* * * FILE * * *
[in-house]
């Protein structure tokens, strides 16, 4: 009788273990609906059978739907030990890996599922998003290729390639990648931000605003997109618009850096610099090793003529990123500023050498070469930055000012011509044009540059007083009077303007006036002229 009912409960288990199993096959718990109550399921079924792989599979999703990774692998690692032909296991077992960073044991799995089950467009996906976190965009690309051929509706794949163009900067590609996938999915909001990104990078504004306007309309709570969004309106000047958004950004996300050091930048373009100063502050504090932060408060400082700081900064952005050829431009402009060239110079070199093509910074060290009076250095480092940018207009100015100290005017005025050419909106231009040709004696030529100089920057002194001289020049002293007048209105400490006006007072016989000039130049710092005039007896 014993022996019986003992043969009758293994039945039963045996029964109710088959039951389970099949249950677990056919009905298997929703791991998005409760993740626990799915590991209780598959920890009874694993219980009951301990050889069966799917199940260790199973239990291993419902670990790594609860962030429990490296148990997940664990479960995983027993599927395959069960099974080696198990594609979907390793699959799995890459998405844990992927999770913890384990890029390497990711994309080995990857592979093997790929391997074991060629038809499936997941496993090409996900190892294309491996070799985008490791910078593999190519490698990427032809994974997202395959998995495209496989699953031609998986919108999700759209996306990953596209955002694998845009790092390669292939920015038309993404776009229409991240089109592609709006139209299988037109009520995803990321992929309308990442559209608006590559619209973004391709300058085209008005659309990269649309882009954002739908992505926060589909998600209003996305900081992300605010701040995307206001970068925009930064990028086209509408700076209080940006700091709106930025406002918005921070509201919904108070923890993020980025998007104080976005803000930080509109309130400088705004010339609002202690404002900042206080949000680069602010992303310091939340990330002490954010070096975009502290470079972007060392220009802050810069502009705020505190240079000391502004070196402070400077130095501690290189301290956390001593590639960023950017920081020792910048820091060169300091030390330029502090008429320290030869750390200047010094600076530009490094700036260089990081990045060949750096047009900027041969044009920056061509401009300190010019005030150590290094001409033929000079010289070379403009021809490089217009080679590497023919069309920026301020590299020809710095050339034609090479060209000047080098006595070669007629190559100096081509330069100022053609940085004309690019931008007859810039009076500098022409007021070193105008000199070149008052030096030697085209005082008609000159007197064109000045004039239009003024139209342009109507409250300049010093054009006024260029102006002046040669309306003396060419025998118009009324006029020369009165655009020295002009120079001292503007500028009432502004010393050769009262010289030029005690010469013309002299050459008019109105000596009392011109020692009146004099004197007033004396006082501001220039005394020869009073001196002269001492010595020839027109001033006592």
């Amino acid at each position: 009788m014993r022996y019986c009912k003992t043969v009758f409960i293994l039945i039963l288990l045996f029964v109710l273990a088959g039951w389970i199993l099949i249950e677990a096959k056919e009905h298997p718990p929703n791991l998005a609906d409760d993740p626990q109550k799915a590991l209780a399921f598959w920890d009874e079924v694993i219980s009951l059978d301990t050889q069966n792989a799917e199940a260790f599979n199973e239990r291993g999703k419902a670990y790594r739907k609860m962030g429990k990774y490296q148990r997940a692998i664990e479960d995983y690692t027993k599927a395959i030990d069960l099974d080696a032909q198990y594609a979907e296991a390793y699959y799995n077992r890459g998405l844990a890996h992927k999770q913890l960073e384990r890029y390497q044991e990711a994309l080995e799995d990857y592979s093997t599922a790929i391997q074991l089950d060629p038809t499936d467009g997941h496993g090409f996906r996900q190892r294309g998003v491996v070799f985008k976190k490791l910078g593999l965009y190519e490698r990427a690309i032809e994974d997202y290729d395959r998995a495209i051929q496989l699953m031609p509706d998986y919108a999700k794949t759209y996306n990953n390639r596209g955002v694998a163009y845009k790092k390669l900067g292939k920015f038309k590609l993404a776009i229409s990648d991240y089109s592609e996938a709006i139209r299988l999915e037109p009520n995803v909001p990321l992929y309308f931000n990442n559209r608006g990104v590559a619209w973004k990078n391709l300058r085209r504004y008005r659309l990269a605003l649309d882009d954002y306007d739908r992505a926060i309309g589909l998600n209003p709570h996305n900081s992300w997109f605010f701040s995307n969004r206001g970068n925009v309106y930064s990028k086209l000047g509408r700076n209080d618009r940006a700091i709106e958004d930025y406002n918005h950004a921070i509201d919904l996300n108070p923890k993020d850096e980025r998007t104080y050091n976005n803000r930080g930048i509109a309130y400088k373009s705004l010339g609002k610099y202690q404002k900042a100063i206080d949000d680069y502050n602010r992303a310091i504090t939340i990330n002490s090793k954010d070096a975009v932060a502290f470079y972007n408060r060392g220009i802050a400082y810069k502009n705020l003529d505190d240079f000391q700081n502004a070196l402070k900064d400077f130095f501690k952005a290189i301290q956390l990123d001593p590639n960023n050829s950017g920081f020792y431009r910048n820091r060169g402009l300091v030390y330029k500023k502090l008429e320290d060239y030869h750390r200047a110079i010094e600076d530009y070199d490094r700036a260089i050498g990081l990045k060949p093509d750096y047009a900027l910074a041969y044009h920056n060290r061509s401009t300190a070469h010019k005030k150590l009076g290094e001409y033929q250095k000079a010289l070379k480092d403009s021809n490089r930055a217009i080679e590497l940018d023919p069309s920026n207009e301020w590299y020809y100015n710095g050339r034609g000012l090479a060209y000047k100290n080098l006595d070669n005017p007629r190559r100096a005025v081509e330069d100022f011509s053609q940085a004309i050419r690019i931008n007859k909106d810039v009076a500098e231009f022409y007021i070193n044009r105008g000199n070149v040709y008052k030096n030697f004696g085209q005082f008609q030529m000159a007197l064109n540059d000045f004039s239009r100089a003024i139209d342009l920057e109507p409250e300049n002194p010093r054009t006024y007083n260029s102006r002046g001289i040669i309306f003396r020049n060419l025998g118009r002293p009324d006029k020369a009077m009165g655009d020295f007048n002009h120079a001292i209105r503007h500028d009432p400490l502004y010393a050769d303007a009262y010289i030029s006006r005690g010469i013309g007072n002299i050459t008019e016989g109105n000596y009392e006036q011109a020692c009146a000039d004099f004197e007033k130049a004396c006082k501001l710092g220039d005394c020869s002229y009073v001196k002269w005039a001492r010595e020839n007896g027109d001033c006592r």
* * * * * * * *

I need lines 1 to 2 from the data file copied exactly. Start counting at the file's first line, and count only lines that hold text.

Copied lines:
[in-house]
């Protein structure tokens, strides 16, 4: 009788273990609906059978739907030990890996599922998003290729390639990648931000605003997109618009850096610099090793003529990123500023050498070469930055000012011509044009540059007083009077303007006036002229 009912409960288990199993096959718990109550399921079924792989599979999703990774692998690692032909296991077992960073044991799995089950467009996906976190965009690309051929509706794949163009900067590609996938999915909001990104990078504004306007309309709570969004309106000047958004950004996300050091930048373009100063502050504090932060408060400082700081900064952005050829431009402009060239110079070199093509910074060290009076250095480092940018207009100015100290005017005025050419909106231009040709004696030529100089920057002194001289020049002293007048209105400490006006007072016989000039130049710092005039007896 014993022996019986003992043969009758293994039945039963045996029964109710088959039951389970099949249950677990056919009905298997929703791991998005409760993740626990799915590991209780598959920890009874694993219980009951301990050889069966799917199940260790199973239990291993419902670990790594609860962030429990490296148990997940664990479960995983027993599927395959069960099974080696198990594609979907390793699959799995890459998405844990992927999770913890384990890029390497990711994309080995990857592979093997790929391997074991060629038809499936997941496993090409996900190892294309491996070799985008490791910078593999190519490698990427032809994974997202395959998995495209496989699953031609998986919108999700759209996306990953596209955002694998845009790092390669292939920015038309993404776009229409991240089109592609709006139209299988037109009520995803990321992929309308990442559209608006590559619209973004391709300058085209008005659309990269649309882009954002739908992505926060589909998600209003996305900081992300605010701040995307206001970068925009930064990028086209509408700076209080940006700091709106930025406002918005921070509201919904108070923890993020980025998007104080976005803000930080509109309130400088705004010339609002202690404002900042206080949000680069602010992303310091939340990330002490954010070096975009502290470079972007060392220009802050810069502009705020505190240079000391502004070196402070400077130095501690290189301290956390001593590639960023950017920081020792910048820091060169300091030390330029502090008429320290030869750390200047010094600076530009490094700036260089990081990045060949750096047009900027041969044009920056061509401009300190010019005030150590290094001409033929000079010289070379403009021809490089217009080679590497023919069309920026301020590299020809710095050339034609090479060209000047080098006595070669007629190559100096081509330069100022053609940085004309690019931008007859810039009076500098022409007021070193105008000199070149008052030096030697085209005082008609000159007197064109000045004039239009003024139209342009109507409250300049010093054009006024260029102006002046040669309306003396060419025998118009009324006029020369009165655009020295002009120079001292503007500028009432502004010393050769009262010289030029005690010469013309002299050459008019109105000596009392011109020692009146004099004197007033004396006082501001220039005394020869009073001196002269001492010595020839027109001033006592």